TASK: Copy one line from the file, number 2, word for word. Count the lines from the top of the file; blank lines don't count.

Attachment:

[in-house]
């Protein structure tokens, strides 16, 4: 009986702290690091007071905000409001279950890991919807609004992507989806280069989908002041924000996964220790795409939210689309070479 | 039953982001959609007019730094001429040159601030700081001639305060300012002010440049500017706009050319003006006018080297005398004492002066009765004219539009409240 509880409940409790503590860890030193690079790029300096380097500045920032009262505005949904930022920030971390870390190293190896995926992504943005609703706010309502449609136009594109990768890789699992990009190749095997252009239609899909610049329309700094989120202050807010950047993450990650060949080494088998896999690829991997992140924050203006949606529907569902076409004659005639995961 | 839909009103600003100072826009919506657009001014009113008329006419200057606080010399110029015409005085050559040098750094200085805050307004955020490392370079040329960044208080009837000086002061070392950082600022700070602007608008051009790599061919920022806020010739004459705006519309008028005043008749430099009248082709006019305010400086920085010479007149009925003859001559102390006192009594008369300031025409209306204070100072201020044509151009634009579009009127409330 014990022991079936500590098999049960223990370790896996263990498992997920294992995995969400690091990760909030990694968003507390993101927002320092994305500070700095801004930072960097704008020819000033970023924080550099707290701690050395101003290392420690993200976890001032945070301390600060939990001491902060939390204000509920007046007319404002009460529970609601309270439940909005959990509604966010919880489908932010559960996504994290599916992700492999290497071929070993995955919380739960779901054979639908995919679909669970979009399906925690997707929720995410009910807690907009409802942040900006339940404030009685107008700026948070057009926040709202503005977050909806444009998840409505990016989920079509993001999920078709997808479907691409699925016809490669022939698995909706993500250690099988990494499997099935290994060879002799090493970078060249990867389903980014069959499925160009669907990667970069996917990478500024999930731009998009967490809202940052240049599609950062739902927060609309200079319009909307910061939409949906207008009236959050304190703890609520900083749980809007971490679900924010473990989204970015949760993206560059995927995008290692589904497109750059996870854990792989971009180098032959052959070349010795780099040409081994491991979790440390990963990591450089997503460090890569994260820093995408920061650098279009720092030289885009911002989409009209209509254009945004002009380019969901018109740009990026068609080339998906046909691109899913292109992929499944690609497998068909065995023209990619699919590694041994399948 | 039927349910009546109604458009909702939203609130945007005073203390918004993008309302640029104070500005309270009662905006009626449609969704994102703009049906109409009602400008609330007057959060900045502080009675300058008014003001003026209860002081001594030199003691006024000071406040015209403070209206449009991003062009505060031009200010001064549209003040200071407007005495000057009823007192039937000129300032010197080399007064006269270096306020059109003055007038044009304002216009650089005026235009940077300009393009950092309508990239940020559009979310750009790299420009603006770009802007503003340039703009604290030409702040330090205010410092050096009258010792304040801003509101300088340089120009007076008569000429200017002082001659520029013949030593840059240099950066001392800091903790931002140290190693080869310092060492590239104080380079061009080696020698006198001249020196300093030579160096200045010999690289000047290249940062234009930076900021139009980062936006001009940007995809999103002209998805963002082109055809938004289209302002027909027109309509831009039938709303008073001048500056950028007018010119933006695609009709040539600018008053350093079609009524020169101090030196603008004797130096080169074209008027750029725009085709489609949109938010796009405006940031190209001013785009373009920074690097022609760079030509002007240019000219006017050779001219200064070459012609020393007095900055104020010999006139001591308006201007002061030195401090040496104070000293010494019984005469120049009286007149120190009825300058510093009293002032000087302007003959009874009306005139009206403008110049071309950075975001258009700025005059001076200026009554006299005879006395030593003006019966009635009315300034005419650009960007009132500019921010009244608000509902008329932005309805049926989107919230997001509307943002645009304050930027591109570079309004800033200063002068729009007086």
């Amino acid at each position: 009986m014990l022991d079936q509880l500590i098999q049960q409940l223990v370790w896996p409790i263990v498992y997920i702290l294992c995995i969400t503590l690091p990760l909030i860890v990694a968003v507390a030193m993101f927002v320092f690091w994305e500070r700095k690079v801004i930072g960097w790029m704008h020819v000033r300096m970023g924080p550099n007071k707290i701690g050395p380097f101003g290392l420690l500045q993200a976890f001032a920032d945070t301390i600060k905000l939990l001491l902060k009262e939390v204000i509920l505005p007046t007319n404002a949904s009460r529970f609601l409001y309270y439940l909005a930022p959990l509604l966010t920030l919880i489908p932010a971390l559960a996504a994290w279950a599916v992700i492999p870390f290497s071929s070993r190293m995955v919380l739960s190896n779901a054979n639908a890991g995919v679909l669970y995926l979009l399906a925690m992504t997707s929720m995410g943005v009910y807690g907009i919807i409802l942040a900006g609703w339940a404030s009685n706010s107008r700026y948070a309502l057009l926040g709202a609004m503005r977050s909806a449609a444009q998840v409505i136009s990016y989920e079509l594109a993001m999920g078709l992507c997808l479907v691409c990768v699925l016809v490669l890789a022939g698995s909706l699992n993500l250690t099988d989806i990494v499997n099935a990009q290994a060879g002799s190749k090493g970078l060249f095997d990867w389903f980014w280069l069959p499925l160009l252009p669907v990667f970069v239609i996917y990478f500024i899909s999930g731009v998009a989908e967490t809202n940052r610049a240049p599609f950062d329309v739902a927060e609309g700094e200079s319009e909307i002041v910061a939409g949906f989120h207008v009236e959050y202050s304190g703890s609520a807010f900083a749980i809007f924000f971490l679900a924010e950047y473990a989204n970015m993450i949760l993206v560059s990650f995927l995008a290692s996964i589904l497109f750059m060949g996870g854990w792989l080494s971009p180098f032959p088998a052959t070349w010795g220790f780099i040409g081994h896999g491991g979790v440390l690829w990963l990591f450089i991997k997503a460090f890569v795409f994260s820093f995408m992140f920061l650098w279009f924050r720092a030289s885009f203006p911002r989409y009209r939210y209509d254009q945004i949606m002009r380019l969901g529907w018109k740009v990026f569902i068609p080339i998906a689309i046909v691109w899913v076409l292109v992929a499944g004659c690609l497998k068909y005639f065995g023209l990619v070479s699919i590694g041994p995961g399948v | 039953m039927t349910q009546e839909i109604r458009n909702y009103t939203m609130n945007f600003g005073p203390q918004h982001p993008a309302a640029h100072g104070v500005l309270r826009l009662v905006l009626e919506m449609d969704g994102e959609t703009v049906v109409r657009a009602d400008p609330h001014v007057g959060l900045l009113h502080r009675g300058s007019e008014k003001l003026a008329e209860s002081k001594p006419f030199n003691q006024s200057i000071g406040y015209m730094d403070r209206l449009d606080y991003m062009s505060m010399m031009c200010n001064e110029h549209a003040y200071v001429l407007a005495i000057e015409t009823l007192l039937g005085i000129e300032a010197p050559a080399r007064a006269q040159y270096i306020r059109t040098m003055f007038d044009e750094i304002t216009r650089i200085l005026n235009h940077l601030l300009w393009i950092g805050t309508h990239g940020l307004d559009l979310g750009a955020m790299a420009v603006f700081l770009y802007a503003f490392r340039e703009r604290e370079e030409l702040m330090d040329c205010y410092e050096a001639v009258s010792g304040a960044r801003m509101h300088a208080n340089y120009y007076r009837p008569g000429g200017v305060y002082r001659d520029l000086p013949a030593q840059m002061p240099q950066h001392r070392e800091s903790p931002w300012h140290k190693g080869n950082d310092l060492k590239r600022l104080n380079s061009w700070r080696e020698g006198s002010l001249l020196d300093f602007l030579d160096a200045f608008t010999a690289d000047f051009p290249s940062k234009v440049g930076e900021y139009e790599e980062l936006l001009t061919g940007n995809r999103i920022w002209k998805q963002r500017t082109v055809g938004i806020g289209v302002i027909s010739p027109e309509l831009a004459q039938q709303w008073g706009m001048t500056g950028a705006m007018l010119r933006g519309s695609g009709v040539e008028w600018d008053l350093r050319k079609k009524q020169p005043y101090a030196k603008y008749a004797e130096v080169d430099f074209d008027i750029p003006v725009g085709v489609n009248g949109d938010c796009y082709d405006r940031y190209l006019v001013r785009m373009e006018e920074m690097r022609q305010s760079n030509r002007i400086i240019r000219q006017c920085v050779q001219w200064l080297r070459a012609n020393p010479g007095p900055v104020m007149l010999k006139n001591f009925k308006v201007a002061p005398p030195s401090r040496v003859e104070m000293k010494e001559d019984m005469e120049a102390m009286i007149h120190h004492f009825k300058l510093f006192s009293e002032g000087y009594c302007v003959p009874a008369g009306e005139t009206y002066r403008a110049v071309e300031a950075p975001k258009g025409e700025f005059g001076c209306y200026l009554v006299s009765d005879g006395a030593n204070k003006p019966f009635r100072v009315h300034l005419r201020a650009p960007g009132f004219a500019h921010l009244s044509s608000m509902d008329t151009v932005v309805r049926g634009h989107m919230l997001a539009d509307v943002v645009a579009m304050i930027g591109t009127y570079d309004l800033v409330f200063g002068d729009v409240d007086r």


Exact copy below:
């Protein structure tokens, strides 16, 4: 009986702290690091007071905000409001279950890991919807609004992507989806280069989908002041924000996964220790795409939210689309070479 | 039953982001959609007019730094001429040159601030700081001639305060300012002010440049500017706009050319003006006018080297005398004492002066009765004219539009409240 509880409940409790503590860890030193690079790029300096380097500045920032009262505005949904930022920030971390870390190293190896995926992504943005609703706010309502449609136009594109990768890789699992990009190749095997252009239609899909610049329309700094989120202050807010950047993450990650060949080494088998896999690829991997992140924050203006949606529907569902076409004659005639995961 | 839909009103600003100072826009919506657009001014009113008329006419200057606080010399110029015409005085050559040098750094200085805050307004955020490392370079040329960044208080009837000086002061070392950082600022700070602007608008051009790599061919920022806020010739004459705006519309008028005043008749430099009248082709006019305010400086920085010479007149009925003859001559102390006192009594008369300031025409209306204070100072201020044509151009634009579009009127409330 014990022991079936500590098999049960223990370790896996263990498992997920294992995995969400690091990760909030990694968003507390993101927002320092994305500070700095801004930072960097704008020819000033970023924080550099707290701690050395101003290392420690993200976890001032945070301390600060939990001491902060939390204000509920007046007319404002009460529970609601309270439940909005959990509604966010919880489908932010559960996504994290599916992700492999290497071929070993995955919380739960779901054979639908995919679909669970979009399906925690997707929720995410009910807690907009409802942040900006339940404030009685107008700026948070057009926040709202503005977050909806444009998840409505990016989920079509993001999920078709997808479907691409699925016809490669022939698995909706993500250690099988990494499997099935290994060879002799090493970078060249990867389903980014069959499925160009669907990667970069996917990478500024999930731009998009967490809202940052240049599609950062739902927060609309200079319009909307910061939409949906207008009236959050304190703890609520900083749980809007971490679900924010473990989204970015949760993206560059995927995008290692589904497109750059996870854990792989971009180098032959052959070349010795780099040409081994491991979790440390990963990591450089997503460090890569994260820093995408920061650098279009720092030289885009911002989409009209209509254009945004002009380019969901018109740009990026068609080339998906046909691109899913292109992929499944690609497998068909065995023209990619699919590694041994399948 | 039927349910009546109604458009909702939203609130945007005073203390918004993008309302640029104070500005309270009662905006009626449609969704994102703009049906109409009602400008609330007057959060900045502080009675300058008014003001003026209860002081001594030199003691006024000071406040015209403070209206449009991003062009505060031009200010001064549209003040200071407007005495000057009823007192039937000129300032010197080399007064006269270096306020059109003055007038044009304002216009650089005026235009940077300009393009950092309508990239940020559009979310750009790299420009603006770009802007503003340039703009604290030409702040330090205010410092050096009258010792304040801003509101300088340089120009007076008569000429200017002082001659520029013949030593840059240099950066001392800091903790931002140290190693080869310092060492590239104080380079061009080696020698006198001249020196300093030579160096200045010999690289000047290249940062234009930076900021139009980062936006001009940007995809999103002209998805963002082109055809938004289209302002027909027109309509831009039938709303008073001048500056950028007018010119933006695609009709040539600018008053350093079609009524020169101090030196603008004797130096080169074209008027750029725009085709489609949109938010796009405006940031190209001013785009373009920074690097022609760079030509002007240019000219006017050779001219200064070459012609020393007095900055104020010999006139001591308006201007002061030195401090040496104070000293010494019984005469120049009286007149120190009825300058510093009293002032000087302007003959009874009306005139009206403008110049071309950075975001258009700025005059001076200026009554006299005879006395030593003006019966009635009315300034005419650009960007009132500019921010009244608000509902008329932005309805049926989107919230997001509307943002645009304050930027591109570079309004800033200063002068729009007086």